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Everything posted by wolfgang.f

  1. Amazing - I wasn't aware that you could image Jupiter and its moons just with a telephoto lens. Here's an idea for the next clear night... (if there is still such a thing ) CS W.
  2. Spot on The camera has a basic filter modification.
  3. After two nights of meteor hunting, I captured one lonely Perseid, at least. I'm not quite sure what the reddish streak across the picture is, though - a satellite perhaps? EOS 500Da, Tamron 2,8/ 17-50, 2 min exposure, Astrotrac mount. Perseid by wolfgang.f on Flickr
  4. Got a glimpse of Venus low above the horizon yesterday... Image taken with a Celestron C 9.25 + IS DFK21. Wolfgang
  5. The night sky over a quiet lake in the forest, with Orion just setting above the trees... wolfgang.f on Flickr Canon EOS 550D, Tokina 4,0 / 12-24mm, 20 sec @ 3200 ISO. Thanks for looking, W.
  6. Beautiful. I like the effect on the water. W.
  7. Yes, two stops, mainly in order to reduce chromatic aberrations (some nasty purplish fringes at f/4....). W.
  8. You can even seen the earthshine on the moon. Beautiful! W.
  9. Had a play with a vintage 1980s Olympus OM Zuiko 4,0/200mm I picked up on Ebay. Just 7 x 2min subs at 1600 ISO before the clouds came, so it's a bit noisy... the reflection nebulae are there, though :-) Messier 45 by wolfgang.f on Flickr
  10. Fantastic capture, really deserves to stay on top of the page :-) W.
  11. Great picture with lots of detail! It's fascinating to see the nebulae in the region so clearly. W.
  12. Fantastic picture! I love the composition with the Milky Way spanning across the night sky and the reflections in the water. Just perfect :-) Wolfgang
  13. Just follow the link in my post and go to the download section or click >>here<< :-) For installation: - Upgrade camera firmware to Canon's current version - Format card in camera - From your computer, unzip Magic Lantern files to your card - from the camera menu, go to firmware / upgrade. This will install Magic Lantern from the card. Here is a detailed step-by-step instruction: Unified/Install - Magic Lantern Firmware Wiki. Good luck :-) W.
  14. I'd like to point out one option which doesn't even need a notebook: Magic Lantern. It works with most Canon DSLRs. It's a firmware extension with loads of additional functions, some of which are very useful for astrophotography. To take a series of subs, this is what you do: - Set camera to manual mode, bulb - in Magic Lantern, set "bulb exposure time" (in increments of 1 minute) - in Magic Lantern, activate "intervalometer" (increments of 1 minute) Your camera will then snap away happily until you stop it. I've tried it on a 550D, and I'm rather pleased with the results so far. Here's a startrail picture made with Magic Lantern: http://stargazerslounge.com/imaging-widefield-special-events-comets/171346-startrails-around-celestial-pole.html Wolfgang
  15. Moonrise over a small stream on a crisp cold winter night... W.
  16. Wow... the amount of detail is stunning. Thanks for sharing! W.
  17. Finally talked my QHY5 (Alccd5) into working with a Win 7/64 bit netbook... Here's a picture of the Mare Humorum region with Gassendi. One thing I'm rather pleased with: It's the first time I have the small craters in Mare Humorum in a picture. The smallest structures are just about 5 kilometres across (according to Virtual Moon Atlas). W.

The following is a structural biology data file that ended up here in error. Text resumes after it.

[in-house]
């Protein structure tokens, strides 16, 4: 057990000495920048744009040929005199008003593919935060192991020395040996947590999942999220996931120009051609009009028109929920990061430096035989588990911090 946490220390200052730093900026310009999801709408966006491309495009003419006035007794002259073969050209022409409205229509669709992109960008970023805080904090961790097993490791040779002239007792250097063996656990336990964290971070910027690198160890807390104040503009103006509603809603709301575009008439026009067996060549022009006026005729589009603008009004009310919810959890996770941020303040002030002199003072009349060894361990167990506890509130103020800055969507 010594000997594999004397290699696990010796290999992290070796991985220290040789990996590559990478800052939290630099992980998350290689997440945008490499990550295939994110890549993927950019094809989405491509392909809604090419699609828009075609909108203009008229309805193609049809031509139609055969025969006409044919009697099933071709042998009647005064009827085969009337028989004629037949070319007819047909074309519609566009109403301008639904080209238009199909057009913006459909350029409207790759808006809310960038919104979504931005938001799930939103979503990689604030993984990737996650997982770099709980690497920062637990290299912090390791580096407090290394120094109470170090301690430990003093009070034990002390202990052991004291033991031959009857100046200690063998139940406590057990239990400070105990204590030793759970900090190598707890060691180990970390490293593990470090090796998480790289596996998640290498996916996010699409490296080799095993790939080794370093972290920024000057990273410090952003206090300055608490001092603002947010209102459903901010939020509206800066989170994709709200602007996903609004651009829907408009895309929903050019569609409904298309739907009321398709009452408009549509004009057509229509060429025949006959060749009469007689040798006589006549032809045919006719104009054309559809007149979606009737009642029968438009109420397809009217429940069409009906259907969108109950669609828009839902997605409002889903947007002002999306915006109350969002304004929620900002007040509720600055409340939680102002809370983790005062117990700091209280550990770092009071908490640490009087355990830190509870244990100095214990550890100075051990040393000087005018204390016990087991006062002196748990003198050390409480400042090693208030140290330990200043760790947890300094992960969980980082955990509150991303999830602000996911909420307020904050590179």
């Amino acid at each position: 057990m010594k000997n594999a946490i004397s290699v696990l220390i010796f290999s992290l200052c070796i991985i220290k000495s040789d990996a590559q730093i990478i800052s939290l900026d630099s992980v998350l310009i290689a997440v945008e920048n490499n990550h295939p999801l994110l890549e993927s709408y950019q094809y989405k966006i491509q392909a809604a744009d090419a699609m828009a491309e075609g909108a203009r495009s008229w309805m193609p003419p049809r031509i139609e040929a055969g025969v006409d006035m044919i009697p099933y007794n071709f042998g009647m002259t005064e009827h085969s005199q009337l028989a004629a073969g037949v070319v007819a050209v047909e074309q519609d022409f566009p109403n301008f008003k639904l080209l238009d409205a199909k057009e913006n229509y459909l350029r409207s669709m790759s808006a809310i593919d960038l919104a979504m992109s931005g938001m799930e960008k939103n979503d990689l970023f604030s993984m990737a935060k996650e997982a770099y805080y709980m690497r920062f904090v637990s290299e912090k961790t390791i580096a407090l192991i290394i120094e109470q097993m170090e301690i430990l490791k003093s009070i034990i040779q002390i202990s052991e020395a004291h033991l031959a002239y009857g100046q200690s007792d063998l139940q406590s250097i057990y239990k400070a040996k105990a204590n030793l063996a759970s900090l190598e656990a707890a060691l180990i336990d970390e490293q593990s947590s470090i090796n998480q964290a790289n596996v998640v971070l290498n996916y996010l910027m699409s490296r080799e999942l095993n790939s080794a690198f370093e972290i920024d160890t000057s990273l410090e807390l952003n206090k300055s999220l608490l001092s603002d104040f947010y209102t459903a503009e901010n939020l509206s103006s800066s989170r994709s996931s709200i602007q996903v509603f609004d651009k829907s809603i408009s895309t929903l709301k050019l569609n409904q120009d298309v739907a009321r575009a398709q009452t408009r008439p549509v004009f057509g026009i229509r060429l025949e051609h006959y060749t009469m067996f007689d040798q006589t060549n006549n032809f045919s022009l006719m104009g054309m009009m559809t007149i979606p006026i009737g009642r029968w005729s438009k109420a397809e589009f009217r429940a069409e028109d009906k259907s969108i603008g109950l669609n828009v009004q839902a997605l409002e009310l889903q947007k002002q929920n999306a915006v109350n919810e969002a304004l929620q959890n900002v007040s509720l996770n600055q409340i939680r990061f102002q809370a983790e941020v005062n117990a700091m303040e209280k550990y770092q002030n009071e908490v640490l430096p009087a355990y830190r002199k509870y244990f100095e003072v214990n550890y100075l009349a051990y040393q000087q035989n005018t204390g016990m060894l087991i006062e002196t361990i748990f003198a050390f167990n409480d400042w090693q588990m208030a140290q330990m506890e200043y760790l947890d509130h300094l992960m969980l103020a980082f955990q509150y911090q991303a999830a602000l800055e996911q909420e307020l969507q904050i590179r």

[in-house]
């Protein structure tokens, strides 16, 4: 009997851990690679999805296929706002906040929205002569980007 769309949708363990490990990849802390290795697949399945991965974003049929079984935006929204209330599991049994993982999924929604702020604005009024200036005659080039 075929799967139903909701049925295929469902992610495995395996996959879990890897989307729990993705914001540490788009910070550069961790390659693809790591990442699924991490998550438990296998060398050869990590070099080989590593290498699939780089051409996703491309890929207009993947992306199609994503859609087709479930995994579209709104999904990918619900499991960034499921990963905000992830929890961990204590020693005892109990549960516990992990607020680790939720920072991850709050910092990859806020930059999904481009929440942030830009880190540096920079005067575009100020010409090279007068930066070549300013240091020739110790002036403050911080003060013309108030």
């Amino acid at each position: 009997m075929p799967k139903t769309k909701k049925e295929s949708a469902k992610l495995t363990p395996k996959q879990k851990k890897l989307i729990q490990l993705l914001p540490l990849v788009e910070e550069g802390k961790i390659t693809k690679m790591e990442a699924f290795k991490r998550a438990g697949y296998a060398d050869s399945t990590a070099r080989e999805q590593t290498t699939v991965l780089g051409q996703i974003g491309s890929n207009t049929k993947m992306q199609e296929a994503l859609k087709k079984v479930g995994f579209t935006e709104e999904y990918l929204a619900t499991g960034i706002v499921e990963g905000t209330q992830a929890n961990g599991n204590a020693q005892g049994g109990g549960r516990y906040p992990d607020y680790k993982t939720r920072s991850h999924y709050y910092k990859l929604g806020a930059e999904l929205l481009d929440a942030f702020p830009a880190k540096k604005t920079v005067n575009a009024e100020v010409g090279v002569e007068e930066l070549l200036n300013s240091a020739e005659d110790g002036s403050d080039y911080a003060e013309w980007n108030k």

18. Wow, lots of detail in there! You can even make out Vallis Alpis... Great picture! W.
  19. Thanks for your comments @ Cath: I used an EOS 550D with a Tamron 2,8/17-50mm lens. The picture is from a series I took on Jan 15 (no moon around at that time:-) - finally got round to processing the RAW files. BTW, I ran the picture through astrometry.net on flickr - here's a link to the list of objects found in the picture: Starry night... | Flickr - Photo Sharing! W.
  20. Great picture - very crisp with lots of detail! W.
  21. It seems that the QHY5 can be a bit of a diva at times... The video was recorded at full resultion on a rather rather s-l-o-w Atom netbook. The recording software is not 100% stable, though - I had my share of crashes, too. After some experimenting, it seemed that the camera + software was more stable when I used a shorter, higher-quality USB cable. I'm not sure if this was the real reason or just a coincidence, but it's worth a try :-) Good luck, W.
  22. I've used both, but somehow I got better images with the QHY5, especially for lunar imaging. It has a higher resultion (1280 x 1024) and needs less light than the Philips, and it can handle higher contrasts (10 bit as opposed to 8 in the SPC9000). If you don't need the full field of view (for planets), you can just record a video of the region of interest at higher frame rates. With the full field of view, it's easier to center the planet on the chip. Owners of mirror-shifting SC telescopes will understand... ;-) I'm quite pleased with the results for lunar imaging, but I haven't tried using colour filters for planets yet. The price tag for a full set of filters was about as much as a 2nd hand IS colour camera... For a sample QHY5 image, have a look at this thread: http://stargazerslounge.com/imaging-lunar/118612-shadows-plato.html W.
  23. Great picture! I tried the same, but failed miserably W.
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